Q+A // with Deneh’Cho Thompson

In this short Artslandia interview, Deneh’Cho Thompson will answer questions about his new play, The Girl Who was Raised by Wolverine, which was the winner of the 2016 Vancouver Fringe Festival New Play Prize.


Without giving away too much, can you tell us a bit about the story of The Girl Who was Raised by Wolverine?

DT: In a not so distant future, a long dormant and deadly mutation of the smallpox virus has re-emerged. As resources become scarce, the upperclass forces the poor into population control camps. As the rich and powerful desperately search for a cure to Variola-X, the poor brace themselves for the culling— one third of the worlds population will be exterminated. What’s more, Stephanie, a young mixed-race girl, is immune to the virus. Now a lab rat, Stephanie grapples with the realities of the impending culling and an impossible choice she must now face.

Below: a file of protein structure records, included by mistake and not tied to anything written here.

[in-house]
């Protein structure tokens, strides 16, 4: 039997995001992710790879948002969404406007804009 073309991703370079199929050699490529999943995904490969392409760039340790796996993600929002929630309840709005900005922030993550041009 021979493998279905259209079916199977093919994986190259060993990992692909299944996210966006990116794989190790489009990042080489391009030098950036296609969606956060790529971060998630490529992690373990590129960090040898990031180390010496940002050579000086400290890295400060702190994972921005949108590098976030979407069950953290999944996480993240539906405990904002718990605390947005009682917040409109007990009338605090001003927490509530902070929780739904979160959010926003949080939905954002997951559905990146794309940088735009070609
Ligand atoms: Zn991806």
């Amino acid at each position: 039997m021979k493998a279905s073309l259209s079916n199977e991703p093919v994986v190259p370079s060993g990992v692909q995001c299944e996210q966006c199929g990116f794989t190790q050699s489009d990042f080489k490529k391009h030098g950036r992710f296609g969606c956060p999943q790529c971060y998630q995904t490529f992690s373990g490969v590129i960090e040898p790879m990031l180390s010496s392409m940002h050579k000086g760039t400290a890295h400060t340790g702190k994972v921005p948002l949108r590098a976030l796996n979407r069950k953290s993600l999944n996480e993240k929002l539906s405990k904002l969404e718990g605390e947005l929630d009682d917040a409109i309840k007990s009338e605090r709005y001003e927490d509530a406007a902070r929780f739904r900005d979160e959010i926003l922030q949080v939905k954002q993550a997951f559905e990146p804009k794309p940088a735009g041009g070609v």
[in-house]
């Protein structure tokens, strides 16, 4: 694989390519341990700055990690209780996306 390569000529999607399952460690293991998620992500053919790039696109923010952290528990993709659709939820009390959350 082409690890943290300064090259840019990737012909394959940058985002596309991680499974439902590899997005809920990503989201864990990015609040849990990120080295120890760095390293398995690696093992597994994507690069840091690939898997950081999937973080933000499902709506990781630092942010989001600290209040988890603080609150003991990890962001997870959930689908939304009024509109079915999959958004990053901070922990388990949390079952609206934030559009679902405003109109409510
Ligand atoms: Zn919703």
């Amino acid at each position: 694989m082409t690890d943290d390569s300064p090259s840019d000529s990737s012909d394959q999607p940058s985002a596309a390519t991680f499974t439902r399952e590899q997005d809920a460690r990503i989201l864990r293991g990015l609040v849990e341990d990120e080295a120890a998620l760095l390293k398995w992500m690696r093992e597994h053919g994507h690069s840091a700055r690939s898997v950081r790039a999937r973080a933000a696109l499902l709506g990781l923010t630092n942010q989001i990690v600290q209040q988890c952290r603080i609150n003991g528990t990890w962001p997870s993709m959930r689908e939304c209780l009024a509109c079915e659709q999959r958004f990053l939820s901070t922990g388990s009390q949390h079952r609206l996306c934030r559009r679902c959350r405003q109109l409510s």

The theme of “a dystopian future” (e.g. overpopulation, depleted resources) is highly-relevant and topical today. Can you tell us a bit about this theme (and others) within the play, and your artistic vision for this play?

DT: I’m interested by the ways we treat humans as resources. In my day-to-day life, I overlook how my consumption of resources affects other humans. Globally, traditional territories are being destroyed, cultures lost, indentured service is still common, and corporate systems continue to stratify the rich and the poor. We all participate in the systems that create this misery, and I want to ask why. What is the compromise, when do we make a choice (either selfish of selfless), and what are the consequences of that choice?

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